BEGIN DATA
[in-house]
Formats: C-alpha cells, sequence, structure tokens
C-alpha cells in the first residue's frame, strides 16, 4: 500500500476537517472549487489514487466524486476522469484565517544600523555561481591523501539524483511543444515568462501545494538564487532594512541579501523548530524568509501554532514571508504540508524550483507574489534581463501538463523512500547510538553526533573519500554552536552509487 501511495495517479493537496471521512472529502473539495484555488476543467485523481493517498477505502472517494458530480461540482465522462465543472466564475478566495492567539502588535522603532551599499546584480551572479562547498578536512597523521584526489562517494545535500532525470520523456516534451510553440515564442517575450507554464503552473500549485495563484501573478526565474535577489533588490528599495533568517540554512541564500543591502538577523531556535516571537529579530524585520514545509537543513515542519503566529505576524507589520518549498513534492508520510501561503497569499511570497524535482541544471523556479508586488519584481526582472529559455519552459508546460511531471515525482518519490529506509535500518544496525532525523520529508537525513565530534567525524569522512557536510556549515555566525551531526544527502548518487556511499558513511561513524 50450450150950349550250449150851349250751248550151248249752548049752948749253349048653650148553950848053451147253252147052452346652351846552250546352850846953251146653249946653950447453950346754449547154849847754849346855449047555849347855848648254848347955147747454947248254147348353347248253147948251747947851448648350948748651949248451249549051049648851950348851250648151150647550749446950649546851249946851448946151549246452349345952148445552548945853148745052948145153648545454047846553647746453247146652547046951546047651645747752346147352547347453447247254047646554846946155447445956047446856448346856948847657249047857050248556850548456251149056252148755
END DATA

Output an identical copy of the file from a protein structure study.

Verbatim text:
[in-house]
Formats: C-alpha cells, sequence, structure tokens
C-alpha cells in the first residue's frame, strides 16, 4: 500500500476537517472549487489514487466524486476522469484565517544600523555561481591523501539524483511543444515568462501545494538564487532594512541579501523548530524568509501554532514571508504540508524550483507574489534581463501538463523512500547510538553526533573519500554552536552509487 501511495495517479493537496471521512472529502473539495484555488476543467485523481493517498477505502472517494458530480461540482465522462465543472466564475478566495492567539502588535522603532551599499546584480551572479562547498578536512597523521584526489562517494545535500532525470520523456516534451510553440515564442517575450507554464503552473500549485495563484501573478526565474535577489533588490528599495533568517540554512541564500543591502538577523531556535516571537529579530524585520514545509537543513515542519503566529505576524507589520518549498513534492508520510501561503497569499511570497524535482541544471523556479508586488519584481526582472529559455519552459508546460511531471515525482518519490529506509535500518544496525532525523520529508537525513565530534567525524569522512557536510556549515555566525551531526544527502548518487556511499558513511561513524 50450450150950349550250449150851349250751248550151248249752548049752948749253349048653650148553950848053451147253252147052452346652351846552250546352850846953251146653249946653950447453950346754449547154849847754849346855449047555849347855848648254848347955147747454947248254147348353347248253147948251747947851448648350948748651949248451249549051049648851950348851250648151150647550749446950649546851249946851448946151549246452349345952148445552548945853148745052948145153648545454047846553647746453247146652547046951546047651645747752346147352547347453447247254047646554846946155447445956047446856448346856948847657249047857050248556850548456251149056252148755